Kaberle triggered trade talk

LANCE HORNBY, QMI Agency

, Last Updated: 10:27 AM ET

For a tantalizing 24 hours, Brian Burke had the valued card that he had so badly wanted to play in the months counting down to Wednesday's NHL trade deadline.

Tomas Kaberle and agent Rick Curran put themselves in the big game, letting it be known they'd relent and waive his no-trade clause, pending Burke's exploratory talks with three select clubs.

But Burke either could not make something happen with such a limited field or had too little time, and the day ended with Kaberle aboard the flight to Boston with the rest of the Leafs for Thursday's game.

Kaberle has been singin' in the rain for the five years the Leafs have missed the playoffs, convincing himself that sunny skies were coming back.

But now the longest-serving Leaf has started looking for bus shelters. Does it mean he will be gone in the summer when a clause in the deal opens a trade window for all 29 teams? Or will Burke, who has moved almost every player pre-dating 2008-09, see Kaberle as part of the long-term solution?

Most believe Burke could have used Kaberle to get back prospects and picks on Tuesday, or straight up for one of the first-rounders sacrificed for Phil Kessel, a face-saving act that the GM has angrily denied he'd make. But the question remains, how best to utilize the asset of a defenceman who leads his team in scoring and has a cap friendly salary of $4.25 million US next year.

"His agent, who is a good guy, whispered to us that there were three locations where he was very interested in going and could we explore those," Burke said. "We did and there wasn't a deal.

"The key for me is we respected the no-trade clause. It was a small number of teams and I generally will not accept less than 10. A player can't handcuff you that way. This was a rare case where Tomas, a special player, asked us to look into three cases and we did."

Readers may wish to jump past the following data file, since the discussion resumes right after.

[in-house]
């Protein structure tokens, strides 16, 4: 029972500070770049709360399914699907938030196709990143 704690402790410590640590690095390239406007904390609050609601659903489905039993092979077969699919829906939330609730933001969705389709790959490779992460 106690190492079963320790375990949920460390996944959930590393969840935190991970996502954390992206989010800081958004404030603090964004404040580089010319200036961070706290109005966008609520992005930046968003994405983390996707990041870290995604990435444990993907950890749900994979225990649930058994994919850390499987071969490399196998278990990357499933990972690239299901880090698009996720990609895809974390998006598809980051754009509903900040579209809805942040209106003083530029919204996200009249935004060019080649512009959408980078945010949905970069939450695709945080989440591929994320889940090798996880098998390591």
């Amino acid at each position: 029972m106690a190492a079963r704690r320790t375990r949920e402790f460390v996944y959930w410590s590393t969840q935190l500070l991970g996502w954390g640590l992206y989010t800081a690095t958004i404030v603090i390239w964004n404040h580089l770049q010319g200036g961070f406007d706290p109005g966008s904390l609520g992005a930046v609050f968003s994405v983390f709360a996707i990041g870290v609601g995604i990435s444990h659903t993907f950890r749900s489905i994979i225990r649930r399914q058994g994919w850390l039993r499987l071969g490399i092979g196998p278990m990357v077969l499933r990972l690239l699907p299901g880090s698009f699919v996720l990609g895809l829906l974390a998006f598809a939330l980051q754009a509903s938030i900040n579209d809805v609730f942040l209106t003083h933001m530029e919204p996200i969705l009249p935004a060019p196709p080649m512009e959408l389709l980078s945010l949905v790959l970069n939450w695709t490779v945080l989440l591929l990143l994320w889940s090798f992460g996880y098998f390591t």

Burke would not reveal the teams and the trail was clouded by a number of clubs making deals for defencemen yesterday.

His lips pursed firmly, Kaberle talked for the first time of moving after steadfastly declaring he wanted to end his career where he started in 1998.

"Burkie is fair to me and I'm fair to him. If there's a good deal on the table, I would consider it," Kaberle said about 90 minutes before the deadline.

Many people wonder why the 32-year-old wouldn't take the chance to win a Stanley Cup elsewhere, given the huge reconstruction facing the Leafs in coming years. And he's now forfeited a say in his destination this summer.

Kaberle admitted five seasons out of the playoffs has worn on him.

"Months watching other teams play ... it's hard on yourself, your teammates and it's part of your life off the ice, too. A lot of (teammates) have been moved already. There will be a lot of young guys getting chances and that's harder for the veterans. But I still battle hard every day. We'll see what happens in the off-season, but I still want to be part of it."

One school of thought says Kaberle doesn't fear being dropped in some NHL outpost this summer, figuring such teams know he will be unrestricted in 2011-12 and will steer clear of trading for him.

Burke won't rule out re-upping Kaberle's contract, saying his plan of building from the blue line out already has created a defence he would rank with any in the league; a healthy Mike Komisarek and the puck-moving Kaberle augmenting Dion Phaneuf, Francois Beauchemin and Luke Schenn.

If true, the next stage is getting some firepower up front, but the problem remains that Kaberle is the logical trade bait to get it.


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